Tag Archives: setting goals

Write By Midnight Tip 2-13-19

You’re almost halfway through our Write By Midnight challenge, so now is a good time to evaluate your progress and adjust your goals for the rest of the month.

After that, try this tip to get more words on the page today.

Get a timer, set it for 15 or 30 minutes – take your pick – and write until time is up. Then, reset the timer for the same amount of time and walk away from your project. Spend that time doing anything other than writing. When time’s up, reset the timer for another 15 or 30 minutes and go back to writing. Repeat this process for as long as you can.

Check back next Wednesday for another tip to help you stay the course during Write By Midnight.

A Good Goal Makes Me a Better Writer

Megan Norris Jones

The beauty of Write by Midnight is that it allows each of us to set our own goals for the month of February. The only requirement is to write every day by midnight. Writing every day this month will be a challenge in itself, since I have some traveling to do, but I wanted to set a more specific goal for this month-long focus. I’m currently revising a manuscript that I’ve been working on for longer than I like to think about, but Scrivener politely reminds me every time I open it by popping up a “Document created on” date. I’m not going to tell you when it was. It’s embarrassing. And it’s time I finished this puppy up.

I was three-quarters of the way through this revision at the end of January, but Act III needed a complete rewrite. I already had about 6,000 words in Act III, but I anticipated needing closer to 20,000 to finish it. That meant I needed to write another 14,000 words to complete this draft. February has 28 days, which meant I needed to write about 500 words a day, 3,500 words a week. That’s doable, but a stretch for me. I usually only get in two to three solid writing sessions a week, with other days just fifteen minutes or so between activities to keep my head in the story. Continue reading

Inspire Fellow Writers by Talking About Your Work

Laura Ayo

What’s the one thing you can’t be a writer without?

Imagination. Dedication. A thick skin. Pencils.

The question elicits multiple answers, depending on the person asked and their perspective. For me, there’s one thing above all else that I absolutely can’t live without as a writer: other writers.

While I’ve long known the benefits of having fellow writers in my life, this past weekend I realized just how vital they are to helping me maintain my daily writing routine.

My first day of Write by Midnight was a technical success. I wrote. I got in some words before the stroke of midnight. But I fell short of my desired word count after off-and-on attempts throughout the day. In addition, my efforts produced painful-to-read, utilitarian sentences.

As I drove on Saturday to meet a friend for coffee, I analyzed why I struggled so much the day before. I came up with several explanations. I wasn’t feeling well. I had other things going on Friday that distracted me. I didn’t have a clear picture in my head of what needed to happen in the scene. I had more research to do.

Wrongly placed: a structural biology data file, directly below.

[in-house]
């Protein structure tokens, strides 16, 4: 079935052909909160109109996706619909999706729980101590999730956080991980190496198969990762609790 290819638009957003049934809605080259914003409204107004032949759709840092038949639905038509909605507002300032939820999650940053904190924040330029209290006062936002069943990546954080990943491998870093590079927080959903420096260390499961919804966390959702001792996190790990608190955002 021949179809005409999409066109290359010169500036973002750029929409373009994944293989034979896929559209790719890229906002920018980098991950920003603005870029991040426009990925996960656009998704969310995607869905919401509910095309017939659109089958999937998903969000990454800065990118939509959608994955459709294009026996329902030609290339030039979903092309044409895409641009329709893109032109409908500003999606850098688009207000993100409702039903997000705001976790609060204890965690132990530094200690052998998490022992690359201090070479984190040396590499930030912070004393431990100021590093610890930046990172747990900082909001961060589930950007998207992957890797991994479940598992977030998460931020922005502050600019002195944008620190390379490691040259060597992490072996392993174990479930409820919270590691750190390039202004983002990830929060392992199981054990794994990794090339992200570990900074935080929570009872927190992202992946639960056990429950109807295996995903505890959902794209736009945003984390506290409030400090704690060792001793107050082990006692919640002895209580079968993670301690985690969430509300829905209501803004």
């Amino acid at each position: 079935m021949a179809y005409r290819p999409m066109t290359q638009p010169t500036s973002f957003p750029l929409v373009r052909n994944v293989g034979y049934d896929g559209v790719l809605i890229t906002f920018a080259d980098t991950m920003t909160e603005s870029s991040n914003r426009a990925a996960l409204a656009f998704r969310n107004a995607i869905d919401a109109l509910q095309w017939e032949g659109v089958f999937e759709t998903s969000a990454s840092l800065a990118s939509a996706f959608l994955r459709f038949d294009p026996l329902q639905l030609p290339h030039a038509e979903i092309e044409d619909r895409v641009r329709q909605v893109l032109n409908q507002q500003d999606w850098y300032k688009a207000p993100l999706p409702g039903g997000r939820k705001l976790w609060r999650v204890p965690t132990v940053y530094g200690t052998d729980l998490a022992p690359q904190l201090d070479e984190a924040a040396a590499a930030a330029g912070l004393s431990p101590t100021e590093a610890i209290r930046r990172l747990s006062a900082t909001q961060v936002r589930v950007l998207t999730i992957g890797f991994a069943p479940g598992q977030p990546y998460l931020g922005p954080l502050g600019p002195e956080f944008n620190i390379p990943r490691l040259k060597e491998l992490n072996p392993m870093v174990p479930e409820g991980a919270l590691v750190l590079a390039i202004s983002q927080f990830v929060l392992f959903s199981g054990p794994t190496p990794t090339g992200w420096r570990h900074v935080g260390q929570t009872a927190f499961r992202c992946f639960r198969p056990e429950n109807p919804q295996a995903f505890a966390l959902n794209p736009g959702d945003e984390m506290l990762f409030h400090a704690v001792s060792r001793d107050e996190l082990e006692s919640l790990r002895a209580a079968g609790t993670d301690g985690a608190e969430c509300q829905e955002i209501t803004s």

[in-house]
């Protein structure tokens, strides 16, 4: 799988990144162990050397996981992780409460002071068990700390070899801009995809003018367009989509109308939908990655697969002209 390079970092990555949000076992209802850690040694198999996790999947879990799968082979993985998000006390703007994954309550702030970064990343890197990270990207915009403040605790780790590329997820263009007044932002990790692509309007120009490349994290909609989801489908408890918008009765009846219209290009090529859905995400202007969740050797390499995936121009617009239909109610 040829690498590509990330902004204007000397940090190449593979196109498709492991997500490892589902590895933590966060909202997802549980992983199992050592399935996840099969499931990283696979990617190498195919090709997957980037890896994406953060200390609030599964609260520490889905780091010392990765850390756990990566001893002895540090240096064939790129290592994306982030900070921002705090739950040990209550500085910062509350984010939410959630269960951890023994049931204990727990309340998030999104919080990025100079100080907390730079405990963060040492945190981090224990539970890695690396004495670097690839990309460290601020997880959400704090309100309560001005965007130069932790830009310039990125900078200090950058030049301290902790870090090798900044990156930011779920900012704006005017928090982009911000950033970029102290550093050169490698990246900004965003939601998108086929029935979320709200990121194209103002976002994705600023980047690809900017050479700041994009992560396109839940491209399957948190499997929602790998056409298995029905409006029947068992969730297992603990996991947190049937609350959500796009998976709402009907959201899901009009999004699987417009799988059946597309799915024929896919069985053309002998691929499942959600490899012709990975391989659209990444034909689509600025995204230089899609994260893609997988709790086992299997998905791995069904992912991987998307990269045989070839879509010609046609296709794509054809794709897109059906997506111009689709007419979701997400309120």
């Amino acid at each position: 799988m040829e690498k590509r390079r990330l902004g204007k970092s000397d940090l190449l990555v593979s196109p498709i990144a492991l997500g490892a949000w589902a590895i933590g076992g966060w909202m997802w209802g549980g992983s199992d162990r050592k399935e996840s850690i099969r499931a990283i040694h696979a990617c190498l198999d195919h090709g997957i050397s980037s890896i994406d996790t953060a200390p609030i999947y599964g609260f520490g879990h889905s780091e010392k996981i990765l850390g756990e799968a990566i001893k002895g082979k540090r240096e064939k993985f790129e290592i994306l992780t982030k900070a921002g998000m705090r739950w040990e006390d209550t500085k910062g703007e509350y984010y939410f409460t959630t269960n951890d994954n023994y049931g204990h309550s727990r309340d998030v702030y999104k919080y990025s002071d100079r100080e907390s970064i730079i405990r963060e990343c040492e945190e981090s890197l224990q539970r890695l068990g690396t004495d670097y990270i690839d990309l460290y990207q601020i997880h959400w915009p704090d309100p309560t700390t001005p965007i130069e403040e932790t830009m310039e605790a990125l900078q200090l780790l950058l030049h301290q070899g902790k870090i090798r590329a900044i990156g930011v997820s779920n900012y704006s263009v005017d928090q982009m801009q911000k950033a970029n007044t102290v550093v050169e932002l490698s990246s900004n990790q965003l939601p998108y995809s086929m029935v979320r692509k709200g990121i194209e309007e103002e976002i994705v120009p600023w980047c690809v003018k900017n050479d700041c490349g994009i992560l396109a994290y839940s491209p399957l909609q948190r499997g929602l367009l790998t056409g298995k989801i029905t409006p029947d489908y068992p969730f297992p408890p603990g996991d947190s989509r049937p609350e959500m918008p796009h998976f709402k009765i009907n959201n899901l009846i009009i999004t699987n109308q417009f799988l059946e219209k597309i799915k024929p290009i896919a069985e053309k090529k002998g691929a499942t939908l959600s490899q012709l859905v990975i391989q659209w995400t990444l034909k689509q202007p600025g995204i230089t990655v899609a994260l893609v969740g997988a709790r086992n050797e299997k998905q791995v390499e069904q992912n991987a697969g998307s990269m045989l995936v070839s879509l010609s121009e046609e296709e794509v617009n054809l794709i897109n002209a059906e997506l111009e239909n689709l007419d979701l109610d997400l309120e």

I walked into the coffee house with the excuses floating around in my head, vowing to shake them off and have a better writing session on day two. I drank coffee with my friend, also a writer, and her husband. We chatted about work, kids, travel and, as all writers do when they get together, books and writing. I only met this energetic couple a few months ago, so we’re still getting to know one another. As it turns out, that was an important piece to helping me identify what had been missing on Friday.

When I first met my new coffee buddy at a writing conference in the fall, I was working on a different manuscript than the one I’ve recently started writing. I hadn’t shared my new project with her yet, so I found myself filling her in on the basic premise on Saturday. Having to tell someone who is unfamiliar with your material about what you’re working on rekindles the enthusiasm that led you to write it in the first place. I left the café motivated and itching to get my fingers on the keyboard.

Then, on Sunday, a fellow WriteOwl needed some help with writing struggles of her own. After a few email and text exchanges and a 30-minute phone conversation, not only was she back on track, but I, too, found my words flowing onto the pages. As I fleshed out my protagonist’s plight in a high-stakes action scene, my phone beeped with a grateful text from her:

“I don’t know what I’d do without you guys! I just hope I give as much back as you give.”

I assured her that she does and realized, at that moment, that I needed to set a second goal for myself for Write by Midnight. In addition to writing every day for at least an hour, I also plan to talk to other writers every day this month, even if it’s just via text, blog or tweet. I challenge you to do the same, either here or with the writers I hope you have in your inner circle. Share your successes and your struggles. Talk about your characters, your voice, your plot, your setting. It’s always an energizing, positive, motivating experience that will only make you a better writer.

Ready, Set, Write By Midnight!

If you’re dedicated to making writing your priority, you’ve come to the right place at the right time. Today, the WriteOwls community embarks on its  third annual Write By Midnight journey. Here, you will find support, encouragement and tips from fellow writers who aspire to write every day and reach their writing goals. Continue reading

Gearing Up For Write By Midnight: Set Your Goals and Rewards

With Write By Midnight starting at the end of the week, now is the time to create a game plan for what you want to achieve by the end of February, how you’re going to get there and ways to reward yourself for a job well done. Continue reading